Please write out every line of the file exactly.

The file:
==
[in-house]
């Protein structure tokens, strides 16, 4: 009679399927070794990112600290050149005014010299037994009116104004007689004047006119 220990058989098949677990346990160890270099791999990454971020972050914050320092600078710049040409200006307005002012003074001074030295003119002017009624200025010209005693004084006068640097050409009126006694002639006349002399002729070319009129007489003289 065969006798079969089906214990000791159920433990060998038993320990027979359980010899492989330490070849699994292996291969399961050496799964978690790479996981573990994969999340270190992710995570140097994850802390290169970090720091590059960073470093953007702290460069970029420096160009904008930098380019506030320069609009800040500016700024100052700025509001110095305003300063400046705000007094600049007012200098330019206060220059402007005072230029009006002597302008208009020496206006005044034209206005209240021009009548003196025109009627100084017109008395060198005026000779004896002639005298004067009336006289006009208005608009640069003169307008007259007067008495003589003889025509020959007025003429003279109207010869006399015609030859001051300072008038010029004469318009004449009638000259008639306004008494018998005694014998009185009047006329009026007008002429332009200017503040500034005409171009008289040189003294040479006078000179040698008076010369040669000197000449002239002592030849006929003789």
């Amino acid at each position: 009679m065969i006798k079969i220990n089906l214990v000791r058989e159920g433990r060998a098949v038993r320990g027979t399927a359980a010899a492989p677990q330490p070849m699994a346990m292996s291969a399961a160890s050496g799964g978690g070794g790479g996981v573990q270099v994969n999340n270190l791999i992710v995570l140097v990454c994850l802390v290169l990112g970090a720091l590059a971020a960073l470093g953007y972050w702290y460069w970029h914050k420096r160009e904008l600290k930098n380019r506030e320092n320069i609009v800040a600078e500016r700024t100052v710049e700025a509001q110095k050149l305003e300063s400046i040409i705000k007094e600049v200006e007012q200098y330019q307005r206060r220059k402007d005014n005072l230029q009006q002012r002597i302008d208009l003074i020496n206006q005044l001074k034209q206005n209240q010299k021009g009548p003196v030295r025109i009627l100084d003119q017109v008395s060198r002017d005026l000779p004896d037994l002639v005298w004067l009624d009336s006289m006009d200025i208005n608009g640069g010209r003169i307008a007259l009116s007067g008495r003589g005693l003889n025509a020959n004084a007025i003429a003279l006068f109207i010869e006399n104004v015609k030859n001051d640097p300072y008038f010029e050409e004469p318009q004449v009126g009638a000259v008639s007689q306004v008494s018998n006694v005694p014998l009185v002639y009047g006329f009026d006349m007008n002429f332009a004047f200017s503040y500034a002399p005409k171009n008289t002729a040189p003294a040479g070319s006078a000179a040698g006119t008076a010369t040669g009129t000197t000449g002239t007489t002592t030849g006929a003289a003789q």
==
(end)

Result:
[in-house]
């Protein structure tokens, strides 16, 4: 009679399927070794990112600290050149005014010299037994009116104004007689004047006119 220990058989098949677990346990160890270099791999990454971020972050914050320092600078710049040409200006307005002012003074001074030295003119002017009624200025010209005693004084006068640097050409009126006694002639006349002399002729070319009129007489003289 065969006798079969089906214990000791159920433990060998038993320990027979359980010899492989330490070849699994292996291969399961050496799964978690790479996981573990994969999340270190992710995570140097994850802390290169970090720091590059960073470093953007702290460069970029420096160009904008930098380019506030320069609009800040500016700024100052700025509001110095305003300063400046705000007094600049007012200098330019206060220059402007005072230029009006002597302008208009020496206006005044034209206005209240021009009548003196025109009627100084017109008395060198005026000779004896002639005298004067009336006289006009208005608009640069003169307008007259007067008495003589003889025509020959007025003429003279109207010869006399015609030859001051300072008038010029004469318009004449009638000259008639306004008494018998005694014998009185009047006329009026007008002429332009200017503040500034005409171009008289040189003294040479006078000179040698008076010369040669000197000449002239002592030849006929003789």
């Amino acid at each position: 009679m065969i006798k079969i220990n089906l214990v000791r058989e159920g433990r060998a098949v038993r320990g027979t399927a359980a010899a492989p677990q330490p070849m699994a346990m292996s291969a399961a160890s050496g799964g978690g070794g790479g996981v573990q270099v994969n999340n270190l791999i992710v995570l140097v990454c994850l802390v290169l990112g970090a720091l590059a971020a960073l470093g953007y972050w702290y460069w970029h914050k420096r160009e904008l600290k930098n380019r506030e320092n320069i609009v800040a600078e500016r700024t100052v710049e700025a509001q110095k050149l305003e300063s400046i040409i705000k007094e600049v200006e007012q200098y330019q307005r206060r220059k402007d005014n005072l230029q009006q002012r002597i302008d208009l003074i020496n206006q005044l001074k034209q206005n209240q010299k021009g009548p003196v030295r025109i009627l100084d003119q017109v008395s060198r002017d005026l000779p004896d037994l002639v005298w004067l009624d009336s006289m006009d200025i208005n608009g640069g010209r003169i307008a007259l009116s007067g008495r003589g005693l003889n025509a020959n004084a007025i003429a003279l006068f109207i010869e006399n104004v015609k030859n001051d640097p300072y008038f010029e050409e004469p318009q004449v009126g009638a000259v008639s007689q306004v008494s018998n006694v005694p014998l009185v002639y009047g006329f009026d006349m007008n002429f332009a004047f200017s503040y500034a002399p005409k171009n008289t002729a040189p003294a040479g070319s006078a000179a040698g006119t008076a010369t040669g009129t000197t000449g002239t007489t002592t030849g006929a003289a003789q």